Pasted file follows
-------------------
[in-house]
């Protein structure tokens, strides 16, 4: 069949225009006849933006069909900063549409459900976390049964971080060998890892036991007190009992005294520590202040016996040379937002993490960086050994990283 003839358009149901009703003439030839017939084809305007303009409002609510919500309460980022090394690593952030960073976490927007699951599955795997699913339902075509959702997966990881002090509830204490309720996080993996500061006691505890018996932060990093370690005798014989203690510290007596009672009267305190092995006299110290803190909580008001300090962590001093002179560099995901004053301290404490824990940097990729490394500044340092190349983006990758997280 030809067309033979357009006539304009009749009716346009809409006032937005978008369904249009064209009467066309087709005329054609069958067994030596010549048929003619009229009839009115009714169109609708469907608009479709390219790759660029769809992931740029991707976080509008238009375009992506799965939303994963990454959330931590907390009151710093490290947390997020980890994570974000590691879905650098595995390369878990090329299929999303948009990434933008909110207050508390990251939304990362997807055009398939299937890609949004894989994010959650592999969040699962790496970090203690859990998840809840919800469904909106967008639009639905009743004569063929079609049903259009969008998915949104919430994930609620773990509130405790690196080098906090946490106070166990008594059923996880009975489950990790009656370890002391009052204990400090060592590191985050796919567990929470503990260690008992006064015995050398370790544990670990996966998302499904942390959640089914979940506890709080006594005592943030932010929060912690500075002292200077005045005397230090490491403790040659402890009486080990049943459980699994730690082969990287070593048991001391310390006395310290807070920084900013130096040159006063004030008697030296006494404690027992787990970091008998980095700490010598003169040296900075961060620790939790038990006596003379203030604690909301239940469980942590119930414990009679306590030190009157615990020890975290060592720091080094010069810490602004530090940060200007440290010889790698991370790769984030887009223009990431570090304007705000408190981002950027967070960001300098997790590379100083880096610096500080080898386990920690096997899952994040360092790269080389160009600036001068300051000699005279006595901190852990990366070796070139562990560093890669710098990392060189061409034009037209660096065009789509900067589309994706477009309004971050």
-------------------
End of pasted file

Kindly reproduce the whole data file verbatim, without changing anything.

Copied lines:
[in-house]
């Protein structure tokens, strides 16, 4: 069949225009006849933006069909900063549409459900976390049964971080060998890892036991007190009992005294520590202040016996040379937002993490960086050994990283 003839358009149901009703003439030839017939084809305007303009409002609510919500309460980022090394690593952030960073976490927007699951599955795997699913339902075509959702997966990881002090509830204490309720996080993996500061006691505890018996932060990093370690005798014989203690510290007596009672009267305190092995006299110290803190909580008001300090962590001093002179560099995901004053301290404490824990940097990729490394500044340092190349983006990758997280 030809067309033979357009006539304009009749009716346009809409006032937005978008369904249009064209009467066309087709005329054609069958067994030596010549048929003619009229009839009115009714169109609708469907608009479709390219790759660029769809992931740029991707976080509008238009375009992506799965939303994963990454959330931590907390009151710093490290947390997020980890994570974000590691879905650098595995390369878990090329299929999303948009990434933008909110207050508390990251939304990362997807055009398939299937890609949004894989994010959650592999969040699962790496970090203690859990998840809840919800469904909106967008639009639905009743004569063929079609049903259009969008998915949104919430994930609620773990509130405790690196080098906090946490106070166990008594059923996880009975489950990790009656370890002391009052204990400090060592590191985050796919567990929470503990260690008992006064015995050398370790544990670990996966998302499904942390959640089914979940506890709080006594005592943030932010929060912690500075002292200077005045005397230090490491403790040659402890009486080990049943459980699994730690082969990287070593048991001391310390006395310290807070920084900013130096040159006063004030008697030296006494404690027992787990970091008998980095700490010598003169040296900075961060620790939790038990006596003379203030604690909301239940469980942590119930414990009679306590030190009157615990020890975290060592720091080094010069810490602004530090940060200007440290010889790698991370790769984030887009223009990431570090304007705000408190981002950027967070960001300098997790590379100083880096610096500080080898386990920690096997899952994040360092790269080389160009600036001068300051000699005279006595901190852990990366070796070139562990560093890669710098990392060189061409034009037209660096065009789509900067589309994706477009309004971050």